Tottenham are in the middle of a slump. They’ve won just 1 of their last 6, and even that was only a 1-0 victory over then-bottom-of-the-table Crystal Palace. They’ve fallen to 6th in the table, behind fierce rivals Arsenal (whom they were thoroughly dominated by during this poor run), and sit 18 points adrift of leaders Manchester City. Yet despite all of that, manager Mauricio Pochettino remains largely immune from any criticism.
One media source who has called into question the Tottenham manager’s genius though, is TalkSPORT’s Georgie Bingham and Tony Cascarino. The day after the defeat in the North London derby, the radio presenters suggested that Pochettino rarely turns his team’s fortunes around with an effective tactical change or substitution. The truly great managers are able to do this, so does this mean that Pochettino isn’t all he’s cracked up to be? Within two weeks of this, we have seen Manchester City turn defeats into victories in back-to-back games, so does this cement Guardiola’s already iconic managerial status? And what about the other big dogs? Where do Monsieurs Wenger, Klopp, Mourinho, and Conte fit in all of this? Time to look at some data…
All 38 Premier League matches from last season (2016/17) and the first 15 Premier League matches from this season were included in the analysis. Within this, the half-time and full-time results were compared for Arsenal, Chelsea, Liverpool, Manchester City, Manchester United, and Tottenham Hotspur. Half-time allows the managers to have their biggest impact during a game, therefore the better managers should be able to turn draws into victories, salvage points from losing positions, and ensure winning scores remain as they are. As the comparative values (i.e. number of losing/drawing/winning positions at half-time) varies between the 6 clubs, percentages and averages were used.
The first analysis, shown in the graph above, indicates what happens when the teams are drawing at half-time. And in this case, Conte is king, turning a draw into victory an impressive 77.8% of the time. Guardiola is second with 64.3%, though interestingly Manchester City are drawing at half-time much less than their rivals (just 14 times out of a possible 53). By contrast, Wenger’s Arsenal are drawing at half-time the most (23 occasions), which makes it a good thing that 60.9% of the time they manage to convert these into wins. Pochettino sits in 4th with a 52.4% conversion rate, lending some support to Bingham and Cascarino’s criticism, though it could be worse; Klopp and Mourinho have surprisingly low conversion rates that are far behind their 4 rivals. Interestingly, Arsenal ended up losing 5 of the games in which they were drawing, perhaps indicative of a more attacking approach by Wenger, whilst Guardiola’s City were the only team not to lose when drawing at half-time.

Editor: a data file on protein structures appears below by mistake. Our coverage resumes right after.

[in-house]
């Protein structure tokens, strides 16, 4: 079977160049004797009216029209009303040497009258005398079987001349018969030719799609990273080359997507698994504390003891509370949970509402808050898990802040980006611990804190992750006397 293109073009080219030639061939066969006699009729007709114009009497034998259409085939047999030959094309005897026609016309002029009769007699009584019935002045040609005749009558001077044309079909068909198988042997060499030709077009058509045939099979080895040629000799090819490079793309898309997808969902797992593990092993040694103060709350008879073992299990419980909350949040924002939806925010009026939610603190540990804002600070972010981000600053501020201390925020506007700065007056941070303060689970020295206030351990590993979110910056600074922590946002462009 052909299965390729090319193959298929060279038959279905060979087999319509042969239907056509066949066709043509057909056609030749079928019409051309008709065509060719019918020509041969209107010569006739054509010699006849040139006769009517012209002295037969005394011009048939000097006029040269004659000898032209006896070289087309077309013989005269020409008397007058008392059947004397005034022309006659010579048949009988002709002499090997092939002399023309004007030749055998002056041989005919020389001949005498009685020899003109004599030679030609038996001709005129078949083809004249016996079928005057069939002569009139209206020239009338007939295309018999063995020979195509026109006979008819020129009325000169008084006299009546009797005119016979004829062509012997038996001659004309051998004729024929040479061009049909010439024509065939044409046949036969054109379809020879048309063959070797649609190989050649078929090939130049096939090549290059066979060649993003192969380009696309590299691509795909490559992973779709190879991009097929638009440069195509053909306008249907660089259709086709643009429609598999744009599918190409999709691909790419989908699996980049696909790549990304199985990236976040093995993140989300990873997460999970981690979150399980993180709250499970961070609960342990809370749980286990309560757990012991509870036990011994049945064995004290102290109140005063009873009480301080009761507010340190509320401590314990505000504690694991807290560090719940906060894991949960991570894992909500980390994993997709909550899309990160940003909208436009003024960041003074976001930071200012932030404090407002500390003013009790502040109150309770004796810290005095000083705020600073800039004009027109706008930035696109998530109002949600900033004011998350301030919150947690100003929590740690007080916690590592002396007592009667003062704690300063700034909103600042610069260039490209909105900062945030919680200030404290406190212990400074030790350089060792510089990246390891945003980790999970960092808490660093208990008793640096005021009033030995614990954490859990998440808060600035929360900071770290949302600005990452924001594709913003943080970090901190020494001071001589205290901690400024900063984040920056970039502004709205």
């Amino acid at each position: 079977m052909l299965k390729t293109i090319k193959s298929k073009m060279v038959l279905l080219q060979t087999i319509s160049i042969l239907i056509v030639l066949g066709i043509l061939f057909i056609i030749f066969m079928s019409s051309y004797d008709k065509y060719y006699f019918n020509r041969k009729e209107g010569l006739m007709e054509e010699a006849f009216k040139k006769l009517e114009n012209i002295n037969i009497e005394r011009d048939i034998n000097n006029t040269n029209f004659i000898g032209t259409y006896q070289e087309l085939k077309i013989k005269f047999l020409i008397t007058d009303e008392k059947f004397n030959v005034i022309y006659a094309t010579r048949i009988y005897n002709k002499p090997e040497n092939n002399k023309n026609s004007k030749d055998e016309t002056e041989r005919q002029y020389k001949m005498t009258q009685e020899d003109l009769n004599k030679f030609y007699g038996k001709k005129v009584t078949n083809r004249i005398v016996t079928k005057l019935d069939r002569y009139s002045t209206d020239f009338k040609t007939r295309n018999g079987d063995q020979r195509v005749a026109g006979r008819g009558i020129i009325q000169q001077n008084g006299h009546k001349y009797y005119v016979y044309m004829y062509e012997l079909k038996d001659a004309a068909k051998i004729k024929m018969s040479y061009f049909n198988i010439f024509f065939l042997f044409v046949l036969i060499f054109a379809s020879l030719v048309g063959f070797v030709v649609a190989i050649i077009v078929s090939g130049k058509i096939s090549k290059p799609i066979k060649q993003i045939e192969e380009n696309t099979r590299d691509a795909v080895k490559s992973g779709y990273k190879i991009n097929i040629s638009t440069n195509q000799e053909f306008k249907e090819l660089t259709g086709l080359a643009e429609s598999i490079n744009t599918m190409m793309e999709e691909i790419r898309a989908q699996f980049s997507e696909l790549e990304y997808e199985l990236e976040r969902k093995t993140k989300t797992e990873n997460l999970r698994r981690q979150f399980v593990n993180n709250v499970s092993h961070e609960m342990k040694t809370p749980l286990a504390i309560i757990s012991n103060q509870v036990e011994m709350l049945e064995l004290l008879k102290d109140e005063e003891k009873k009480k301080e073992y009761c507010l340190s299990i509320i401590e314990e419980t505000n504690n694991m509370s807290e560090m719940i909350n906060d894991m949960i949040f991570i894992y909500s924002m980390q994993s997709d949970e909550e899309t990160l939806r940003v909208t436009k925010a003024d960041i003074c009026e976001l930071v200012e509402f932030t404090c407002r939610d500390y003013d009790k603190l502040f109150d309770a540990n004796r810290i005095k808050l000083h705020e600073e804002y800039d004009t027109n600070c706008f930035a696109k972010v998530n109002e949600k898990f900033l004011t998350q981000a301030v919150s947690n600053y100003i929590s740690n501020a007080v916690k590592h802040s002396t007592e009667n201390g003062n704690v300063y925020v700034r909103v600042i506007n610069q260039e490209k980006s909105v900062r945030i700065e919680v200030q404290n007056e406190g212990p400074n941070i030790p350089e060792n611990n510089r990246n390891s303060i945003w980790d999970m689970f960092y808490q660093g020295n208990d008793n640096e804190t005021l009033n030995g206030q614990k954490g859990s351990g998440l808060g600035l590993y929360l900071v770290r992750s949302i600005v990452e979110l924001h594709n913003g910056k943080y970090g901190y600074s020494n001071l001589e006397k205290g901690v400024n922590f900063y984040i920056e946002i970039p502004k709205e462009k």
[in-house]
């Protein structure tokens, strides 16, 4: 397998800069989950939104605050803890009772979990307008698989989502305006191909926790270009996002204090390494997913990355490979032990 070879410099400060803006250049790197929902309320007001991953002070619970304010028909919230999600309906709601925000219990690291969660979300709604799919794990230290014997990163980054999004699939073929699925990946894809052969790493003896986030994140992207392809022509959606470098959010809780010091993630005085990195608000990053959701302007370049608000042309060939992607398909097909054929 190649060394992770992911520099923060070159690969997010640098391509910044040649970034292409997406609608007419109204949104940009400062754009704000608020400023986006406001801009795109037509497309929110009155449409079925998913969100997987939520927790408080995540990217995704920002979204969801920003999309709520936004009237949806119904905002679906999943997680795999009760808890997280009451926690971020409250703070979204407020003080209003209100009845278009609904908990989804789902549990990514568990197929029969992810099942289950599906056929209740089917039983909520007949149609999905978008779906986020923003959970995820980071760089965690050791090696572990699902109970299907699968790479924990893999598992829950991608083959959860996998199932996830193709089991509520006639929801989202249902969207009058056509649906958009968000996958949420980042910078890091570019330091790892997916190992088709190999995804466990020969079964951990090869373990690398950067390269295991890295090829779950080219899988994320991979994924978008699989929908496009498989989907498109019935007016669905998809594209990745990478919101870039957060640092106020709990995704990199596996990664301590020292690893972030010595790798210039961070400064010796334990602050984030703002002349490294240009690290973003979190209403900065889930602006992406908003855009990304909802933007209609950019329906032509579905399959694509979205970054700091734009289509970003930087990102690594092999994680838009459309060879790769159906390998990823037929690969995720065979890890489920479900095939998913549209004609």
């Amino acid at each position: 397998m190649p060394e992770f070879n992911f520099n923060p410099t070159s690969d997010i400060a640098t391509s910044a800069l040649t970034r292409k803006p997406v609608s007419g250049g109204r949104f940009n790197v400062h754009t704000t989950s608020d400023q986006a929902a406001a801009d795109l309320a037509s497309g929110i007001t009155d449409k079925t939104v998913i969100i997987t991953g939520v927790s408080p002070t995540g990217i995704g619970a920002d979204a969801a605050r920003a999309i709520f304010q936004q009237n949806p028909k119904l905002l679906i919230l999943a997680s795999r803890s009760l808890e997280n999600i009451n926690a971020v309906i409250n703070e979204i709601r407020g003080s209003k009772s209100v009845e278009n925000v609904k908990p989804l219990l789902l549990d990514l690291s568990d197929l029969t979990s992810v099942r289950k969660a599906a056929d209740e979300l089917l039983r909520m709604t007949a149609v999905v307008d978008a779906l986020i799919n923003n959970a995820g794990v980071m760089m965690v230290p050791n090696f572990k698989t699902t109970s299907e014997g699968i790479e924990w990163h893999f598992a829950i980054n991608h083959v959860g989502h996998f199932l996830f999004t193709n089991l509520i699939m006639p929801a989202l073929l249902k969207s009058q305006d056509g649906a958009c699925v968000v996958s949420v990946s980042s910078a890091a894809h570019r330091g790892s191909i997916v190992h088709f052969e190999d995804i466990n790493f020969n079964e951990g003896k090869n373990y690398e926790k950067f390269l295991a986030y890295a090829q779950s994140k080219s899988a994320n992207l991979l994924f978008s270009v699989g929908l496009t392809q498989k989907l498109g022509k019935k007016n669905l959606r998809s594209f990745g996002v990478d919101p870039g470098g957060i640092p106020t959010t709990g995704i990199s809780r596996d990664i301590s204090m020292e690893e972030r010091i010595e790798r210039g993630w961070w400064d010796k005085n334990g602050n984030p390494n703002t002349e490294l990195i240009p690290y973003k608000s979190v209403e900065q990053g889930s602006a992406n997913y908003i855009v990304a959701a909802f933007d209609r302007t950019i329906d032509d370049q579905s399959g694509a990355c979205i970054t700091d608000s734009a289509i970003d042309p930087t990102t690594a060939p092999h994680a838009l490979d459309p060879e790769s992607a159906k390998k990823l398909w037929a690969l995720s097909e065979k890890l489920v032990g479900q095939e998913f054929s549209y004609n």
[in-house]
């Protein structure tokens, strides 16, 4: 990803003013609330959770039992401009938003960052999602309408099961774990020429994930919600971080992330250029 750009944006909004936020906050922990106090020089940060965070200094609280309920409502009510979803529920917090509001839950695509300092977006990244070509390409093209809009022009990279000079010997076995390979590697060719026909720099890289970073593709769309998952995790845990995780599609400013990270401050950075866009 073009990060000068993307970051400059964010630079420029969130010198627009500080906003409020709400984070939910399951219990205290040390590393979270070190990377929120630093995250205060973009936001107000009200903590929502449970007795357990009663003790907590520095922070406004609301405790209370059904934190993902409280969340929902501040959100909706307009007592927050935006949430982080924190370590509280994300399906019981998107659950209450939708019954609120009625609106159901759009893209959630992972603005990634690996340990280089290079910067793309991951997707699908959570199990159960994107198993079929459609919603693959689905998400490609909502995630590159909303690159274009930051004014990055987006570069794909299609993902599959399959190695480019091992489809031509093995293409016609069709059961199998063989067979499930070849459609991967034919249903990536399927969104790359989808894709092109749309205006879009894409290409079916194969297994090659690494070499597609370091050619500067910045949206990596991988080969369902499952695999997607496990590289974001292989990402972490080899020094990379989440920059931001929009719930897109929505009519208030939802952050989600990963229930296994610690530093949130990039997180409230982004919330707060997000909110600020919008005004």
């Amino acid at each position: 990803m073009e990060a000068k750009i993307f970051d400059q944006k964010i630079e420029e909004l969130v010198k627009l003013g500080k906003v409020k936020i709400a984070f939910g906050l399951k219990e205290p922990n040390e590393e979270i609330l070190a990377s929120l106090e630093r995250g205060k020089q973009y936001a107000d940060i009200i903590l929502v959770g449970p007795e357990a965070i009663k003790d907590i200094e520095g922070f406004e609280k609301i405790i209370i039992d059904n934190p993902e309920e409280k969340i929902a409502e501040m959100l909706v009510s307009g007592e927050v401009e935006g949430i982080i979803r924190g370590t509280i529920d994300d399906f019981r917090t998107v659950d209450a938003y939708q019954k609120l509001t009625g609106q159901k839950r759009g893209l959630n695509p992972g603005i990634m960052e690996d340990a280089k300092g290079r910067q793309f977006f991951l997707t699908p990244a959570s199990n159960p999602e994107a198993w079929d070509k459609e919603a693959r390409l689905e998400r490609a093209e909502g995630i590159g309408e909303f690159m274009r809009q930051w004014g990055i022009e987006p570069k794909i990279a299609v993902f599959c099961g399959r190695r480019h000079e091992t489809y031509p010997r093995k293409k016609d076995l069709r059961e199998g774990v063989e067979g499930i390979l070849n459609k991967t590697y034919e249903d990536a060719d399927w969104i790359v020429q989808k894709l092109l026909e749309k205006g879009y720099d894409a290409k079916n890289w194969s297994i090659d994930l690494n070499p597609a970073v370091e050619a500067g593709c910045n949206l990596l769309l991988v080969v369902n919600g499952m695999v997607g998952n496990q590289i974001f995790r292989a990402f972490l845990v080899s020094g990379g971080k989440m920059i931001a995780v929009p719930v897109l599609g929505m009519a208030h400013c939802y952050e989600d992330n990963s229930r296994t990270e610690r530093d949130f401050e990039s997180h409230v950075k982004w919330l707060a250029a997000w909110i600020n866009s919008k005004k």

The second analysis, shown in the above graph, indicates what happens when the teams are losing at half-time. Given that in this instance there are two positive changes (draw and win), as opposed to just one, it makes sense to calculate an “average points per game” value, rather than simply a win percentage. Now we see Guardiola in first, with Manchester City averaging 1.1 points per game when losing at half-time. Klopp and Pochettino are second, with 0.9, whilst Wenger (0.5), Conte (0.4), and Mourinho (0.4) tend to struggle to change a game around. Indeed, Mourinho has yet to win a game as Manchester United manager when losing at half-time, whilst Guardiola has done so on three occasions. It’s important to note though, that this data is based on small numbers (unsurprisingly, given the dominant status of these teams). Manchester United and Chelsea have only been trailing at half-time on 8 occasions over the past season and a half, whilst that number is 10 for Arsenal and Liverpool, and 11 for Manchester City and Tottenham Hotspur.